Book your first gig

Somewhere deep in my list of items that are on a new bluegrass band’s to-do list was this little, seemingly trivial task: “Book a gig.” I think it was somewhere after selecting stage clothes and seeking endorsement deals.

Many—though by no means all—established bluegrass artists and bands have a booking agent who handles this, but in the early stages you’ll most likely have to do this yourself.

Except for the rare musicians that actually enjoy selling themselves to total strangers (these just happen to the same people you avoid talking to at IBMA), booking yourself ranks somewhere in between getting a wisdom tooth pulled with no anesthesia, and getting a wisdom tooth pulled with local anesthesia.

If you’re in a band of equals, it’s best to delegate this job to the member or members who are the most outgoing (the sulky bass player who lives in a tent by himself in the deep dark forest with his mute dog “Kafka” is out, I’m afraid). Ones who are outgoing, organized and speak English that can be understood outside of their home county are ideal, and should be considered a gift from God. If you’re the sole band leader, guess what? Regardless of how outgoing or organized you are, you are now the booking agent.

Take heart, though. Just the fact that you care about the job is a point in your favor. Don’t make the assumption that because it would be last on your list of career options, an outside agent is bound to be better at it than you are. This turns out not to be true.

The hardest part about booking yourself at first is facing the dreaded “cold call.” For the born salesperson, the cold call is exciting, akin to opening a Christmas present from a secret admirer. For the rest of us, it’s like calling a girl we’ve never met to ask her out on a date. The amount of procrastination this inspires is almost scary, though there can be a productive up side to this: I know someone who designed and built an entire addition onto his house just to avoid making a cold call to a festival promoter. Another friend of mine started a whole new hobby of collecting empty dental floss dispensers.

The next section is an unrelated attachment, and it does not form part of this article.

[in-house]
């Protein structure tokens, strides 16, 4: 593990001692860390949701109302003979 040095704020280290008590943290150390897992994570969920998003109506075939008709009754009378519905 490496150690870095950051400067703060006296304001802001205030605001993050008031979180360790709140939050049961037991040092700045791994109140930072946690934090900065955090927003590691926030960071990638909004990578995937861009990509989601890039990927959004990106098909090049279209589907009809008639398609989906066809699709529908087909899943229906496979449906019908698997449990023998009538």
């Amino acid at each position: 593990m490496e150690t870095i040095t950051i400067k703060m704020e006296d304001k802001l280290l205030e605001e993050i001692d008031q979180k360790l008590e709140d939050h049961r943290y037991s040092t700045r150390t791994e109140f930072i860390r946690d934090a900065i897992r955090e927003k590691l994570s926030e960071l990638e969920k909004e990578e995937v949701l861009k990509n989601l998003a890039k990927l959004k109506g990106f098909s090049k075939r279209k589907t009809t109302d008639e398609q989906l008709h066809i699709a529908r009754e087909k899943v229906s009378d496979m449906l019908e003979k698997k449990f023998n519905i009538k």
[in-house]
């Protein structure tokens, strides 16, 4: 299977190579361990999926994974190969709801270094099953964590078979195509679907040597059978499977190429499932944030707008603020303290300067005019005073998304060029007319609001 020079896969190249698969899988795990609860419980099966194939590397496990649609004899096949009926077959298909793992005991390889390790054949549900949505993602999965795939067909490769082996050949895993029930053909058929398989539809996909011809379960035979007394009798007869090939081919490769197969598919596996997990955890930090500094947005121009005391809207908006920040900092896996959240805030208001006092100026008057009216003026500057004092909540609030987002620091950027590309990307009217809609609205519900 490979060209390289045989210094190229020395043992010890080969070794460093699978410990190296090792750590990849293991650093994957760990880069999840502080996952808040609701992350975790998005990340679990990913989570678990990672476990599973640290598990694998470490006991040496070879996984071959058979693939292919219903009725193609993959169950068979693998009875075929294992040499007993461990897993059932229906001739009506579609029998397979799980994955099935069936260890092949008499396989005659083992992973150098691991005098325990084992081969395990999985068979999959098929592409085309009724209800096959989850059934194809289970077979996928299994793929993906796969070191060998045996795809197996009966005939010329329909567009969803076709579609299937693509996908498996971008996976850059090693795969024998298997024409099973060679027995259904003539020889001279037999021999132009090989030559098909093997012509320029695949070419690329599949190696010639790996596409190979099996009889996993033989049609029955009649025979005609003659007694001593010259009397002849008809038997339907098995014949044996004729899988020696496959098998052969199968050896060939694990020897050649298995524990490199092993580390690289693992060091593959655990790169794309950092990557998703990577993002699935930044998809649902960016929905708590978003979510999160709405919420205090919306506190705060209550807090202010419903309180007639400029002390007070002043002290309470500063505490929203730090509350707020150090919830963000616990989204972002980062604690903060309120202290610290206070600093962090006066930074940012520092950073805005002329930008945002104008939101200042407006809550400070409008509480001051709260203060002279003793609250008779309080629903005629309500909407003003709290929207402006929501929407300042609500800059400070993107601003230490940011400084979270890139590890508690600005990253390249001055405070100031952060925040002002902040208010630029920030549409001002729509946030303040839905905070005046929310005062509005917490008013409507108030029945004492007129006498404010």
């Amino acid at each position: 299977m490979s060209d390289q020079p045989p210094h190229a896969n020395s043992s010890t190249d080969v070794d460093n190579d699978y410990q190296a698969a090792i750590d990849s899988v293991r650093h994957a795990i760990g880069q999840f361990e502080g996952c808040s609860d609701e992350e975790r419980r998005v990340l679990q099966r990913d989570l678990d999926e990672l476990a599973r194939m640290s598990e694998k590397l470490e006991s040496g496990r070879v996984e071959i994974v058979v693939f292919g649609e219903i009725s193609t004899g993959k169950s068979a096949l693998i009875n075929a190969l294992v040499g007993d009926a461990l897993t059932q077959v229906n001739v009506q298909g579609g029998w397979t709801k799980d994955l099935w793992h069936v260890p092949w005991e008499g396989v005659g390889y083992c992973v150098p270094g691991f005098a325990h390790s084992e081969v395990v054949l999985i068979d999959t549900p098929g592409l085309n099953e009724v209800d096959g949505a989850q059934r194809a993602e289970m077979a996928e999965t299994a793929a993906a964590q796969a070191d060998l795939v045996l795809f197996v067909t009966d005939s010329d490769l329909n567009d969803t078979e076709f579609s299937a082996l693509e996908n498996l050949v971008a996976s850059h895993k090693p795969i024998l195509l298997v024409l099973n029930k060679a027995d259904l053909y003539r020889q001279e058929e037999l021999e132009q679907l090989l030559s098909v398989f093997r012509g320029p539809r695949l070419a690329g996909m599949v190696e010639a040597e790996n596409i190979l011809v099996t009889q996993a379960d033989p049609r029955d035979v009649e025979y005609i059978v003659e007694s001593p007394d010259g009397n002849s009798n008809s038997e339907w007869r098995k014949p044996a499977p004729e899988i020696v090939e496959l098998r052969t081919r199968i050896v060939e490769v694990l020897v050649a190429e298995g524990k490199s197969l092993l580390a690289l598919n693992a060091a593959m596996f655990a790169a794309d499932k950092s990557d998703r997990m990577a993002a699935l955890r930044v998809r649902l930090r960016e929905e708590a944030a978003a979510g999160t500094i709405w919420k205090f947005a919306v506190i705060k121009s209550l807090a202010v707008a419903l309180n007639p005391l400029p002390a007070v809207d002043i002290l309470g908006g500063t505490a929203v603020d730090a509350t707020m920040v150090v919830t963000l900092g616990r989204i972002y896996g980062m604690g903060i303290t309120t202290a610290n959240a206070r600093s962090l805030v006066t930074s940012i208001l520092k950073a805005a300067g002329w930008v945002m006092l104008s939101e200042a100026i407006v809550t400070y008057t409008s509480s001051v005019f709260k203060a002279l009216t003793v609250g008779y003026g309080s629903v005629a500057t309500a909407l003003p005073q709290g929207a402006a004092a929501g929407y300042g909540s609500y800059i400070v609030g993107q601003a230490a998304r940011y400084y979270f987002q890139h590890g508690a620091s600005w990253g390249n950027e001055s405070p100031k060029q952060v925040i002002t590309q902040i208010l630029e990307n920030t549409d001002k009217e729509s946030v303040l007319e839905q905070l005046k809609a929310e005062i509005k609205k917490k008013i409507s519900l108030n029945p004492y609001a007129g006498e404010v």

It’s really not as bad as it might seem. Okay it is, but you have to do it anyway. Just take things a step at a time.

Step one, you might assume, is reaching the person you need to talk to. This presents a whole set of challenges in itself which we’ll address momentarily, but it really isn’t step one. Before you talk to someone, you have to be prepared with what it is you plan to say. Just assuming that you’re not going to reach the person in question and calling completely unprepared is a bad idea because you can end up with this kind of exchange:

“Hello, this is Mark Melody calling. I’d like to speak to Mr. Frank Crumpett of the Seven Lakes Bluegrass Association please.”

“This is Frank”

“Oh…..Hi…..uh…well I was wonder…um….are there really seven lakes there? Because I only know of six.”


Preparation, therefore, is key. Ask yourself, why would I want to hire me? If you can’t think of a good answer to this, talk someone else into doing this job, or start collecting those floss dispensers. Once you’ve answered this question, though, think of the best way to convey that unique positive point, whatever it might be (e.g., you’re the only bluegrass band with an average height of 6’5”, you have a fire-breathing banjo player, you’re unbelievably cheap).

One important caution about preparedness: don’t unload all that you plan to say at once, or you may find yourself in this position:


“Hi, this is Mark Melody calling. I lead a bluegrass band based in the tri-state area, we have a new CD that just came out that’s getting a lot of great response, it’s getting airplay on WYYY, our banjo player is the winner of the Tri-state banjo showdown ’09, our fiddle player does amazing impressions of Larry Sparks, Jim Eanes and Pee Wee Herman,we blend traditional bluegrass with some of the best of newgrass, put on an entertaining show, and we’d love to be considered for your next event.”

“I think you’re calling for Carla, but she hasn’t handed the booking for the association for 8 years. I’m not really sure who’s doing that now. You’ve reached a vinyl siding retailer.”

“Oh. Sorry to trouble you.”

The cold email is always a little easier, and then it’s safer to give too much information (up to a point), but the problem with email is waiting for a reply, not ever really knowing if your email was received. Then, where the bluegrass festival circuit is concerned, there are still numerous festival promoters who don’t use email. Many also don’t have answering machines. No, I’m afraid the one-on-one conversation is still best.